The Higgins Method and the Magic Brushpile

Here is a new “Magic Brushpile” video. Please feel free to comment. I also added new video links within the flowchart.

Here is the text that accompanies the video.


In order to help understand this “Magic Brushpile” video, please follow the link below. It will take you to the flowchart of the Higgins Method.

The Higgins Method of gun dog training is unique. Unlike obedience based training methods, my method is based on building trust and cooperation. In this video, you’ll watch a young dog learn and begin to understand in one session, a new hunting strategy. Steady to flush, shot and fall. 

Keep in mind, what I did with the dog in the “Magic Brushpile” video can take a few sessions. In the video I ran through it quickly so people could see the power of the Brushpile. Don’t be concerned if, with some dogs, it takes 10 or more sessions. There is no hurry.

I have been getting a lot of feedback about the MBP video. I’ve included here, answers to some of the questions people have as they put the “Magic Brushpile” training into practice.

Use the right length check cord, 15 feet. Watch my MBP video again. There I demonstrate the correct use of the check cord. Practice manipulating the check cord. Hook it to your training buddy (a human), and work him or her on the MBP. It’s fun and you both might learn something. This is important. Your job as handler is to control the slack or lack of slack in the check cord with good timing. The check cord is our tool of communication.

When I’m working a dog on the MBP, to help clients understand, I break it up into four goals. First I want to see the dog, while on the check cord, stop himself instead of me using the check cord to stop him. Once he demonstrates that to me three or four times, with many dogs, we’re done for the day. The second goal is for the dog to stop himself after I drop the check cord. I bring him up to about where he has been stopping himself, and gently drop the cord, within a couple of steps, he should stop himself. I will then step on the check cord just before I launch the bird (I don’t want him breaking or moving toward the bird). I now want him to demonstrate this to me three or four times. The third goal is for the dog to stop and defer while the shooter walks out front. This is done with the handler back to managing the check cord again. You need to be there if he needs help (I don’t want him breaking or moving toward the bird). Once he demonstrates that he will stop himself and defer while the shooter walks to front, (remember, at this point, the handler is holding the check cord), I want him to show me a couple more times. Now we’re ready for the final goal. I start him with the check cord and when I get near to the area where he has been stopping, I drop the check cord. If he understands, he will stop on his own and defer while the shooter walks to front, the bird is launched, the gun goes off, the bird hits the ground and the shooter brings the bird and gives it to the dog. Shooters remember, you need to be walking two or three paces behind and to the side 30 to 50 feet of the handler. On the walkup, I don’t want you in the dogs peripheral vision. I want his focus on the MBP.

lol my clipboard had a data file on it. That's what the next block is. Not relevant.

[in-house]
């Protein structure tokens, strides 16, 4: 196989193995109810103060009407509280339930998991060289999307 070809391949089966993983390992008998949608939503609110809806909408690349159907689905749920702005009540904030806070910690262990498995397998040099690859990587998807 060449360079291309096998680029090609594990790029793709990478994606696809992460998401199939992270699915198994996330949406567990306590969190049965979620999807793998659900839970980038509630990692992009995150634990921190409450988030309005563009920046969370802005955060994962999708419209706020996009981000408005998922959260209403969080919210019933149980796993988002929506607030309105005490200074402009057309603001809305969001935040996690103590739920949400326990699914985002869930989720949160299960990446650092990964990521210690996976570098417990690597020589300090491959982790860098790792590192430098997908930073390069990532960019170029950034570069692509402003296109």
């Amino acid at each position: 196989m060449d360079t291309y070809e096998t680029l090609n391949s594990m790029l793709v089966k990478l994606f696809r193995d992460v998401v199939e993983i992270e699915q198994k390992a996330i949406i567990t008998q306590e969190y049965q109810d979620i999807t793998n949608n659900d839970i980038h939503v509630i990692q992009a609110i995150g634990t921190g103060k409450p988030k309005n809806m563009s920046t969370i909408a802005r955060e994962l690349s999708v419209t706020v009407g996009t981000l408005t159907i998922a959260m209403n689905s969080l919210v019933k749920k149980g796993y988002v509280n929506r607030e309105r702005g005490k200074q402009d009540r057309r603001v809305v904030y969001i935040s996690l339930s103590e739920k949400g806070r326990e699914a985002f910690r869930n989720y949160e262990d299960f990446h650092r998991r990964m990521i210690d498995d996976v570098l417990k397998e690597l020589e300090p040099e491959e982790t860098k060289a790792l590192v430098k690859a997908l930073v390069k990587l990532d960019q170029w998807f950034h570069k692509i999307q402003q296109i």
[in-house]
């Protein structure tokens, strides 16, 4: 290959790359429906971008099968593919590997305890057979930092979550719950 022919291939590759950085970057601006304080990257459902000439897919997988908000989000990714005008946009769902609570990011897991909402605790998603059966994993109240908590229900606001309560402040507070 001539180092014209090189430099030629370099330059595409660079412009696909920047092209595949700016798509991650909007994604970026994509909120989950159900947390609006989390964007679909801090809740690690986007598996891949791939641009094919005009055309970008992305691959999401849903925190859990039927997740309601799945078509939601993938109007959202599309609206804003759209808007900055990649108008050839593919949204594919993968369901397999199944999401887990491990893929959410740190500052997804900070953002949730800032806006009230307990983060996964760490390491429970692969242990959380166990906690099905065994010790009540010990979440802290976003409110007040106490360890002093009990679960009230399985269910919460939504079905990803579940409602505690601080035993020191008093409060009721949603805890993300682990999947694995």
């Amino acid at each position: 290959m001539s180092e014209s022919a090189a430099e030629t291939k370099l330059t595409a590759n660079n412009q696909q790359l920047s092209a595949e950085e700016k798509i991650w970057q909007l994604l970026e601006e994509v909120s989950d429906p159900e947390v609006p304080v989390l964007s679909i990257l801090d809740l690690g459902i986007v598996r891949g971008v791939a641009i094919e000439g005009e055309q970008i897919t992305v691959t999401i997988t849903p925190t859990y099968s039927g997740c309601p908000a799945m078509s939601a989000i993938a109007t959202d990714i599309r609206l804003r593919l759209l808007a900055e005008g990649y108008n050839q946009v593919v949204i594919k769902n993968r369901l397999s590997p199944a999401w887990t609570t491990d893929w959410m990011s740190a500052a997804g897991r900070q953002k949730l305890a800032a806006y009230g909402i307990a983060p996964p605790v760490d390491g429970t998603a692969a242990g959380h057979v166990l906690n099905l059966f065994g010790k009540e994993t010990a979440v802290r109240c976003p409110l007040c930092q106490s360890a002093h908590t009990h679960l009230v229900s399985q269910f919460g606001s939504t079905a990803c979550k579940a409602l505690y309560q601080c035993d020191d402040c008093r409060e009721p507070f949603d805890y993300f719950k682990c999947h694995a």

So it’s:

(1) shooter out front while handler check cords the dog toward the MBP.

(2) Shooter out front, handler drops check cord just before dog stops (then steps on the cord just before bird is launched).

(3) Shooter now behind and to the side while handler check cords the dog toward the MBP. If the dog understands, it should “defer” to the shooter (trusting, asking for help).

(4) Handler starts the dog toward the MPB and drops the cord. Dog should stop, defer to the shooter and remain steady through SWSF and the return of the bird.

Watch my “Magic Brushpile” video 10 more times. There is a ton of information there. Something really important is how I manipulate the check cord. Handlers need to be in touch with the dog. The check cord is our connection. Talk to them with it.

Keep the questions coming.